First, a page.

PJ Johnston
7 years 8 months ago
PS:  Here's a nice visual lay-out of the difference a union makes:  (There are two columns - one "pre-union" and the other "after union")

COGS has a religious studies graduate student as its president and most of the rank and file who actually show up for protests and negotiations are in religious studies.  The same thing is true in the undergraduate movement to get the state to live up to its responsibility to fund public education instead of saddling students with lifelong burdens of debt.  It is as if in today's society, only theology/religious studies have any concept of social justice.
Kang Dole
7 years 8 months ago
The situation at Manhattan College concerning adjunct facuty should be of special interest as an example in this discussion.
Kang Dole
7 years 8 months ago
lol. Point out these grad students pulling $25000, and I'll be sure not to feel sorry for them. Moreover, while grad students are expolited as lecturers and instructors (something evryone should be concerned about, including undergraduates and the parents of undergraduates), adjunct teaching staffs don't consist solely or even mainly of grad students.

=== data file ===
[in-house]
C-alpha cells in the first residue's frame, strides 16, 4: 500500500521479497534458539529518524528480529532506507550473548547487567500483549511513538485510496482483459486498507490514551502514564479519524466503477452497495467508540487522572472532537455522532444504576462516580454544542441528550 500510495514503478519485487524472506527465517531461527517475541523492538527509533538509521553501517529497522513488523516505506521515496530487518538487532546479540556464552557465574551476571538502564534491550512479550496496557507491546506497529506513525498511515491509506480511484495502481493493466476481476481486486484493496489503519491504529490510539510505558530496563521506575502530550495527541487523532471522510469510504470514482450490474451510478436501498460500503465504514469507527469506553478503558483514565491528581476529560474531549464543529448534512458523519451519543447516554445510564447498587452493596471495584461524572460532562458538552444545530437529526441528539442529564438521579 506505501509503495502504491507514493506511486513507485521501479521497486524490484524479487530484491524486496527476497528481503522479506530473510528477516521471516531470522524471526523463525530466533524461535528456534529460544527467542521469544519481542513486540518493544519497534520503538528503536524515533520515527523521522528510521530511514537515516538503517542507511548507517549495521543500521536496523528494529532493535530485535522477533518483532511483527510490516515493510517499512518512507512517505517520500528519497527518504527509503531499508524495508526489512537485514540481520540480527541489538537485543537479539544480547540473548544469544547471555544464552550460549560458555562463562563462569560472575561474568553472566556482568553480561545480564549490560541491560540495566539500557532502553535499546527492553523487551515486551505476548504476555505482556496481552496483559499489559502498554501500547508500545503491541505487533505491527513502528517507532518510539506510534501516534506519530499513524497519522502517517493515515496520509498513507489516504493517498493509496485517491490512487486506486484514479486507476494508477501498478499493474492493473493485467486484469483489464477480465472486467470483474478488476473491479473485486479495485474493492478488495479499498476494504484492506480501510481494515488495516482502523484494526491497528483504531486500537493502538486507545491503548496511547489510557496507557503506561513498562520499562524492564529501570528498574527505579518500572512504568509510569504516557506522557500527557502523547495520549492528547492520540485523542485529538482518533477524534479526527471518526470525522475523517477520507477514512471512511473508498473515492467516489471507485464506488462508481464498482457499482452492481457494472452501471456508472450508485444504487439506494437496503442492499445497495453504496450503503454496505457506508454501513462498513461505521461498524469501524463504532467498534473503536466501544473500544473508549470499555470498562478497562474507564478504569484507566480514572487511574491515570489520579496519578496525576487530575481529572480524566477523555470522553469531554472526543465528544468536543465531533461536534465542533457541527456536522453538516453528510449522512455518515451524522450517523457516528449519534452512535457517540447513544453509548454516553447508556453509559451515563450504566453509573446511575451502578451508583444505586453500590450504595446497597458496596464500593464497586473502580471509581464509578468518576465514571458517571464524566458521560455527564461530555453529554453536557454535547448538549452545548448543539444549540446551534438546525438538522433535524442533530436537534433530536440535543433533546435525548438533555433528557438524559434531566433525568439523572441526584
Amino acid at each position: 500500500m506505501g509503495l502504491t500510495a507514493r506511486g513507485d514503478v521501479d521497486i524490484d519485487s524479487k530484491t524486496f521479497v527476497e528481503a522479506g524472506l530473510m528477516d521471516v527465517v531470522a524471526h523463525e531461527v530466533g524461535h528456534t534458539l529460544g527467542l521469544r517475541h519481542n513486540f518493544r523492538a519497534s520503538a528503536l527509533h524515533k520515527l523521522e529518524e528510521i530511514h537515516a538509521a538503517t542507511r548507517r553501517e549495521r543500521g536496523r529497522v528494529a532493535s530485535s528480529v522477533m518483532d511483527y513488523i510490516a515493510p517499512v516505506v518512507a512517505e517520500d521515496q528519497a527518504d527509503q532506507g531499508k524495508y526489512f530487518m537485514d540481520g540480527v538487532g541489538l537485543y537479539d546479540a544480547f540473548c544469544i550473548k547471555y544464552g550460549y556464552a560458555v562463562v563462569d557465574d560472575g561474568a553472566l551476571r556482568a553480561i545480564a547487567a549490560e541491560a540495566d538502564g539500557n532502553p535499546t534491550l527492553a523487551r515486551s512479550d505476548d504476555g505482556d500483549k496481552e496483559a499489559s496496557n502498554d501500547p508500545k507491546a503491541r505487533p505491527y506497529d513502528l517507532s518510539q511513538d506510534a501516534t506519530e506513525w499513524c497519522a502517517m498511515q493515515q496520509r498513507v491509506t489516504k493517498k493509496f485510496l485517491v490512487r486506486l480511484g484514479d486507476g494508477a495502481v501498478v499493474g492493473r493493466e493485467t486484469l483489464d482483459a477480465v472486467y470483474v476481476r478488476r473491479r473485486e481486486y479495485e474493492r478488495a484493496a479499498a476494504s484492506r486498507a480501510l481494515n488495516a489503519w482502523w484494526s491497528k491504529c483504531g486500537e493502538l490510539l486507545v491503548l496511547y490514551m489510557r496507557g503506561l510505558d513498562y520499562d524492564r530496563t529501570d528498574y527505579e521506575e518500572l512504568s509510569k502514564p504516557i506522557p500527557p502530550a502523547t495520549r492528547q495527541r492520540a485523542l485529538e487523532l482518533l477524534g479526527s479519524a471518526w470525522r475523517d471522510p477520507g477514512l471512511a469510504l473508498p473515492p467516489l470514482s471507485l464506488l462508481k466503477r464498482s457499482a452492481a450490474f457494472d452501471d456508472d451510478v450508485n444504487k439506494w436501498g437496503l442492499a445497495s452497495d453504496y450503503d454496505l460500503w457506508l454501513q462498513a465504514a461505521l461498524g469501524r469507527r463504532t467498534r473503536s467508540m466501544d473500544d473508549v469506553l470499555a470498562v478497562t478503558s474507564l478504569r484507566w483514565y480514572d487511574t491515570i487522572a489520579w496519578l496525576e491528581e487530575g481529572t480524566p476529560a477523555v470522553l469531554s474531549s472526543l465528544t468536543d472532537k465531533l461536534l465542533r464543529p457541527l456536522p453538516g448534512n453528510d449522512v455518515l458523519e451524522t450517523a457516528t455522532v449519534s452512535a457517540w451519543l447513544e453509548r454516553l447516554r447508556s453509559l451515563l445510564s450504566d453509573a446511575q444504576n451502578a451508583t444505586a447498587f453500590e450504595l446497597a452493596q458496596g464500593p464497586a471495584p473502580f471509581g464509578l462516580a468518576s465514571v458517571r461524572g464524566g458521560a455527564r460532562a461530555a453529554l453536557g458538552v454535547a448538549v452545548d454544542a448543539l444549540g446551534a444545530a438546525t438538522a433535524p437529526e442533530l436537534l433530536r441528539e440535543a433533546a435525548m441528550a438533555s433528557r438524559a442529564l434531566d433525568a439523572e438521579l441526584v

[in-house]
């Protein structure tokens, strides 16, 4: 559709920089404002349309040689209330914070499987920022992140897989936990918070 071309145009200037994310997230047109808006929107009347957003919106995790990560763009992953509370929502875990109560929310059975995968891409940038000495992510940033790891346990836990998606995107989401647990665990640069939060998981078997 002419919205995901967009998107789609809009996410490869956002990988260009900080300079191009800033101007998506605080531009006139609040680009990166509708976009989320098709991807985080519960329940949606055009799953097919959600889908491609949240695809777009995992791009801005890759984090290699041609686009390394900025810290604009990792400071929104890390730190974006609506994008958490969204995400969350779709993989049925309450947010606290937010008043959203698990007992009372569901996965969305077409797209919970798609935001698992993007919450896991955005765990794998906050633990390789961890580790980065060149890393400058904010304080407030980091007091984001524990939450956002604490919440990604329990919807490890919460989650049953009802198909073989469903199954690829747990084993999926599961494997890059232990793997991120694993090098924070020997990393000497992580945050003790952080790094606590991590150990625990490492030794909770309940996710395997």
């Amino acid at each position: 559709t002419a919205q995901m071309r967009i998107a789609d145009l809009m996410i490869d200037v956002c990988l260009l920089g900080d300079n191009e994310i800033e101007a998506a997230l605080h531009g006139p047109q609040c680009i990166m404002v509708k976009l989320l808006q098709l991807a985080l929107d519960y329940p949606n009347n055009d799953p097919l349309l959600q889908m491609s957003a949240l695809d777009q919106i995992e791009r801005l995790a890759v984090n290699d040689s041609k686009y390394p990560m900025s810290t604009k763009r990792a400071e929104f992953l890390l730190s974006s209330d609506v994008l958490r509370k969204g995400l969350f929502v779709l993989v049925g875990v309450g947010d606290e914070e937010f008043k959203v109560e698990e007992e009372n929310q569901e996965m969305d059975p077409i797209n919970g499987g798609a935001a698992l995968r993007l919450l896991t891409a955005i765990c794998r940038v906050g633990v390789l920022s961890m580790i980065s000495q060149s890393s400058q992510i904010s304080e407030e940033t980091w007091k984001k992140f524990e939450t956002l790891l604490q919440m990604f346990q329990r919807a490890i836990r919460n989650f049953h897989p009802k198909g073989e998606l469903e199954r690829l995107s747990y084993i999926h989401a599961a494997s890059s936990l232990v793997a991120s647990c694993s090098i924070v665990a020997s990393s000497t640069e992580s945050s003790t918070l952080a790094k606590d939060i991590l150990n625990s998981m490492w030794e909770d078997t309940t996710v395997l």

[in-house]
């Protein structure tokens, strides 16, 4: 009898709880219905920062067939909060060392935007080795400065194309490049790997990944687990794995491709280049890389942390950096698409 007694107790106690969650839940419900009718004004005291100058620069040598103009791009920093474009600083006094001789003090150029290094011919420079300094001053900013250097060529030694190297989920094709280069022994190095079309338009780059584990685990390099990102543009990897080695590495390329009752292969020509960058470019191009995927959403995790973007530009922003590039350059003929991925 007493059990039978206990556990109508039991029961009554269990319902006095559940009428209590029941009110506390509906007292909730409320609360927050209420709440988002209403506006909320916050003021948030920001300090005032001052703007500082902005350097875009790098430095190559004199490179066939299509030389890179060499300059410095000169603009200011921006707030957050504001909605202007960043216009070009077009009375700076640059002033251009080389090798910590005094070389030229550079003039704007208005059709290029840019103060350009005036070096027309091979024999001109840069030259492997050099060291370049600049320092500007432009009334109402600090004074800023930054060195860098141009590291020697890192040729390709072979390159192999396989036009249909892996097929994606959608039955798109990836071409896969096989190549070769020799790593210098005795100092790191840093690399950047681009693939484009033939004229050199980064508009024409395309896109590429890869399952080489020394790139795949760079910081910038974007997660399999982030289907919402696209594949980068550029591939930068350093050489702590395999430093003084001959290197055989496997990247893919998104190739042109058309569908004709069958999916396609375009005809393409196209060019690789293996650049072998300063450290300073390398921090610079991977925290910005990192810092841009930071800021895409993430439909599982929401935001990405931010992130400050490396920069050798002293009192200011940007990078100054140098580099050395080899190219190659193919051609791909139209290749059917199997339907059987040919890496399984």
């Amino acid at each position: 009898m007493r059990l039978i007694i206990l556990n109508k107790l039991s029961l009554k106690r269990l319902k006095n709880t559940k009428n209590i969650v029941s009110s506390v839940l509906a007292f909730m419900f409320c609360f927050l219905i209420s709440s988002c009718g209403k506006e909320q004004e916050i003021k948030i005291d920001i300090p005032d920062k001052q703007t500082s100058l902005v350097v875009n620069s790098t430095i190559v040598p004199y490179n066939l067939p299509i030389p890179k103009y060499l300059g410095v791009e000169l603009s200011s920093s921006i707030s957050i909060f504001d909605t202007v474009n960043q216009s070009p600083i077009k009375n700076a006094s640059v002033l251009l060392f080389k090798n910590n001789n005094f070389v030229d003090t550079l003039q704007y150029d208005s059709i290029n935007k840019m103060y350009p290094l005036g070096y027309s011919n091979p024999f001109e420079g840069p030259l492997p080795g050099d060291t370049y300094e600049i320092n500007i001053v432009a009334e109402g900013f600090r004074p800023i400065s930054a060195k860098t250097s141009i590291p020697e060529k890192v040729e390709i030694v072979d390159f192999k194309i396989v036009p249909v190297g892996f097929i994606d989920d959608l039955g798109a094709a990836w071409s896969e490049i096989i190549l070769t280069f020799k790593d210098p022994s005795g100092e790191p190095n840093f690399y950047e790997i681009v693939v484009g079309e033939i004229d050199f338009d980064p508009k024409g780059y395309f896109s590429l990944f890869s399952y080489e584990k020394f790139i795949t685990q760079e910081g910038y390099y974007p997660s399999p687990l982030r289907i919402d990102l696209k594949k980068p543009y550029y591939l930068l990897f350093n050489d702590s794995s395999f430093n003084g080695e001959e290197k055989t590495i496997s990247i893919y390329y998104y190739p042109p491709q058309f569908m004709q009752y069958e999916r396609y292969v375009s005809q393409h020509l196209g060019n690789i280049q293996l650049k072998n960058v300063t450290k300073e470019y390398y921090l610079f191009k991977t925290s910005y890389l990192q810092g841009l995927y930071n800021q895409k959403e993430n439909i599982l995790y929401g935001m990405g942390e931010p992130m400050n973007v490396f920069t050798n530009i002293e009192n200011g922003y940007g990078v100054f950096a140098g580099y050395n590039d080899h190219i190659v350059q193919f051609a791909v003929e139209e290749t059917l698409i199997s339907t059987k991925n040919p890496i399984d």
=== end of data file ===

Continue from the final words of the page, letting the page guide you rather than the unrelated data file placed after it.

Vince Killoran
7 years 8 months ago
Brett, with all due respect, you are out of touch with the world of academic employment.

Graduate students barely eek out a living on campuses today. Once they graduate they have only a small hope of finding tenure-track jobs-many do obtain one after several years but many do not. Driving around from campus to campus for chump change is no way to live. Some look for alternate careers but they have spent 5-10 years getting their doctorates and so this is not always possible.